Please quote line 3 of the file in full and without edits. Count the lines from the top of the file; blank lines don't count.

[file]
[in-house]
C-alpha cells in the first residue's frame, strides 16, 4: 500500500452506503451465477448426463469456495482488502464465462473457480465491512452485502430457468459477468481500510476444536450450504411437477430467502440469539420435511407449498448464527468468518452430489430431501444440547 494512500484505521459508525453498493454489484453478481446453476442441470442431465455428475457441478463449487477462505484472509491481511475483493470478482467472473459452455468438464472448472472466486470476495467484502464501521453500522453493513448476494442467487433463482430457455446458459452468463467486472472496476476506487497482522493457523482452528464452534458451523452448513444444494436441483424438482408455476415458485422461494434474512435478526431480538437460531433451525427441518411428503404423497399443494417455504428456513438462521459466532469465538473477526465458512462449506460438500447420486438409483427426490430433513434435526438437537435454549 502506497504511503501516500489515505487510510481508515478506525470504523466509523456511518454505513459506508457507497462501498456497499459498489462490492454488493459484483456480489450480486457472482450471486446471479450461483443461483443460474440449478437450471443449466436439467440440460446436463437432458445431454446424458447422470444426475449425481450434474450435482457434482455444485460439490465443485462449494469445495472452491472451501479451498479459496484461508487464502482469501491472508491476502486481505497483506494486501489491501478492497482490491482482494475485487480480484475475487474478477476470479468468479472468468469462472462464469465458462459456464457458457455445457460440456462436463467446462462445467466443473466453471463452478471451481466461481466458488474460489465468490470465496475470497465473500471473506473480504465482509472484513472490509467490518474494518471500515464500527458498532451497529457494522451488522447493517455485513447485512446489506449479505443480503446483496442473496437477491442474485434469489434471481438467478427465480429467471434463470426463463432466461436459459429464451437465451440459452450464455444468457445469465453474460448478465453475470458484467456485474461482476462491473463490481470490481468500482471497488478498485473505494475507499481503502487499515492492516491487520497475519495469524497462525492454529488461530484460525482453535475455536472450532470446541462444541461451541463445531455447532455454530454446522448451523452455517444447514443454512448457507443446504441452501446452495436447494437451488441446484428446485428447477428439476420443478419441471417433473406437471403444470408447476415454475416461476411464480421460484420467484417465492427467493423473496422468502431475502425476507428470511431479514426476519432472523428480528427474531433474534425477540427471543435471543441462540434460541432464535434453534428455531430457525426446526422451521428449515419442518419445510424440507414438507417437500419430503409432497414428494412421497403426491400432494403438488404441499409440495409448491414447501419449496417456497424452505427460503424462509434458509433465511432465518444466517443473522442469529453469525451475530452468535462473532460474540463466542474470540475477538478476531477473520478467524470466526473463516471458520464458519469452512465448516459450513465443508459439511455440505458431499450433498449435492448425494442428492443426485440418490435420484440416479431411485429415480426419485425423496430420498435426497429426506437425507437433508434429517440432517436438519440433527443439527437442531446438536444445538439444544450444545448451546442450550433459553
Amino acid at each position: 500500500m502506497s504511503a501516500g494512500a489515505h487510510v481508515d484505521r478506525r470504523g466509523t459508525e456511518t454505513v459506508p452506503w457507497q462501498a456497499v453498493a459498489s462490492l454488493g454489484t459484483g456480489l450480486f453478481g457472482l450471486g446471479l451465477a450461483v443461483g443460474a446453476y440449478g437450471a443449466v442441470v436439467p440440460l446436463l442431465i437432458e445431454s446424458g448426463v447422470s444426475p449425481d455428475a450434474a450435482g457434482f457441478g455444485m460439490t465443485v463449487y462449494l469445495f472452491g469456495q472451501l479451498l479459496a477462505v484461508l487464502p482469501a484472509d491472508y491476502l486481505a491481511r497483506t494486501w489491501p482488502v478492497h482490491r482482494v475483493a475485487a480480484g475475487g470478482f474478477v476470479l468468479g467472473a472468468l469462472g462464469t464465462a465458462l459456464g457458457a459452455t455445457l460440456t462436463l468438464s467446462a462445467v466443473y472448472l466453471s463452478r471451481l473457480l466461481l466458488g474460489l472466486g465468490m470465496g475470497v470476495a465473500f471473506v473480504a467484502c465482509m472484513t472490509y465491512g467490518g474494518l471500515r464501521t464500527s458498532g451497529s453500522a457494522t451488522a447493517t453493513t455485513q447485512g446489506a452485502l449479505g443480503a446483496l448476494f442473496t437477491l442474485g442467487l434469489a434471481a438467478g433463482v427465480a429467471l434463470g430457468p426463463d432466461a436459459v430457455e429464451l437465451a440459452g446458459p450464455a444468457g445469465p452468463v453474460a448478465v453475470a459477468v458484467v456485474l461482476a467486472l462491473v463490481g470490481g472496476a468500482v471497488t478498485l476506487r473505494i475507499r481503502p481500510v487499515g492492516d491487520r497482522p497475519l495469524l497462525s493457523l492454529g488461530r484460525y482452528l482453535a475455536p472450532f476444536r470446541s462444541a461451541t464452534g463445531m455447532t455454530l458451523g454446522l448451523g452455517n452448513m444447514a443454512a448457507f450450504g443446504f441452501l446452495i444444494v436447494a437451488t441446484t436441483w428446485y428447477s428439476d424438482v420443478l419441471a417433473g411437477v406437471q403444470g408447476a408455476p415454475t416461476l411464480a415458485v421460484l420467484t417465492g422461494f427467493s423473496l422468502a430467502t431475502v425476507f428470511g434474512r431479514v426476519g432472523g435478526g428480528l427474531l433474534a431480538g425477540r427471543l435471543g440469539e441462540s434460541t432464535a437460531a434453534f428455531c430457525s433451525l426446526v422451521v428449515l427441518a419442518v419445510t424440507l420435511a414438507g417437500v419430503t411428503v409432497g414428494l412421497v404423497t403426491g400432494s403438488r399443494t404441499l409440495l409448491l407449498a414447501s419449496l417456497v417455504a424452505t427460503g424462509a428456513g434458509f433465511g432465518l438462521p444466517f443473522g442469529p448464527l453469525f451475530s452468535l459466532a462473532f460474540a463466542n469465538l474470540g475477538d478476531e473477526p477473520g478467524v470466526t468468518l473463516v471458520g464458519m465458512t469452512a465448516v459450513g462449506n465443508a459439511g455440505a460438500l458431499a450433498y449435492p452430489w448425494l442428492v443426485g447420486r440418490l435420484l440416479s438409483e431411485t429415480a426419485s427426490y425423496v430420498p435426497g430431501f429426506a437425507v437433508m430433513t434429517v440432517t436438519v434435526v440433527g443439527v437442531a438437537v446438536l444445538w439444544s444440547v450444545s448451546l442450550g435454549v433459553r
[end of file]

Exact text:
Amino acid at each position: 500500500m502506497s504511503a501516500g494512500a489515505h487510510v481508515d484505521r478506525r470504523g466509523t459508525e456511518t454505513v459506508p452506503w457507497q462501498a456497499v453498493a459498489s462490492l454488493g454489484t459484483g456480489l450480486f453478481g457472482l450471486g446471479l451465477a450461483v443461483g443460474a446453476y440449478g437450471a443449466v442441470v436439467p440440460l446436463l442431465i437432458e445431454s446424458g448426463v447422470s444426475p449425481d455428475a450434474a450435482g457434482f457441478g455444485m460439490t465443485v463449487y462449494l469445495f472452491g469456495q472451501l479451498l479459496a477462505v484461508l487464502p482469501a484472509d491472508y491476502l486481505a491481511r497483506t494486501w489491501p482488502v478492497h482490491r482482494v475483493a475485487a480480484g475475487g470478482f474478477v476470479l468468479g467472473a472468468l469462472g462464469t464465462a465458462l459456464g457458457a459452455t455445457l460440456t462436463l468438464s467446462a462445467v466443473y472448472l466453471s463452478r471451481l473457480l466461481l466458488g474460489l472466486g465468490m470465496g475470497v470476495a465473500f471473506v473480504a467484502c465482509m472484513t472490509y465491512g467490518g474494518l471500515r464501521t464500527s458498532g451497529s453500522a457494522t451488522a447493517t453493513t455485513q447485512g446489506a452485502l449479505g443480503a446483496l448476494f442473496t437477491l442474485g442467487l434469489a434471481a438467478g433463482v427465480a429467471l434463470g430457468p426463463d432466461a436459459v430457455e429464451l437465451a440459452g446458459p450464455a444468457g445469465p452468463v453474460a448478465v453475470a459477468v458484467v456485474l461482476a467486472l462491473v463490481g470490481g472496476a468500482v471497488t478498485l476506487r473505494i475507499r481503502p481500510v487499515g492492516d491487520r497482522p497475519l495469524l497462525s493457523l492454529g488461530r484460525y482452528l482453535a475455536p472450532f476444536r470446541s462444541a461451541t464452534g463445531m455447532t455454530l458451523g454446522l448451523g452455517n452448513m444447514a443454512a448457507f450450504g443446504f441452501l446452495i444444494v436447494a437451488t441446484t436441483w428446485y428447477s428439476d424438482v420443478l419441471a417433473g411437477v406437471q403444470g408447476a408455476p415454475t416461476l411464480a415458485v421460484l420467484t417465492g422461494f427467493s423473496l422468502a430467502t431475502v425476507f428470511g434474512r431479514v426476519g432472523g435478526g428480528l427474531l433474534a431480538g425477540r427471543l435471543g440469539e441462540s434460541t432464535a437460531a434453534f428455531c430457525s433451525l426446526v422451521v428449515l427441518a419442518v419445510t424440507l420435511a414438507g417437500v419430503t411428503v409432497g414428494l412421497v404423497t403426491g400432494s403438488r399443494t404441499l409440495l409448491l407449498a414447501s419449496l417456497v417455504a424452505t427460503g424462509a428456513g434458509f433465511g432465518l438462521p444466517f443473522g442469529p448464527l453469525f451475530s452468535l459466532a462473532f460474540a463466542n469465538l474470540g475477538d478476531e473477526p477473520g478467524v470466526t468468518l473463516v471458520g464458519m465458512t469452512a465448516v459450513g462449506n465443508a459439511g455440505a460438500l458431499a450433498y449435492p452430489w448425494l442428492v443426485g447420486r440418490l435420484l440416479s438409483e431411485t429415480a426419485s427426490y425423496v430420498p435426497g430431501f429426506a437425507v437433508m430433513t434429517v440432517t436438519v434435526v440433527g443439527v437442531a438437537v446438536l444445538w439444544s444440547v450444545s448451546l442450550g435454549v433459553r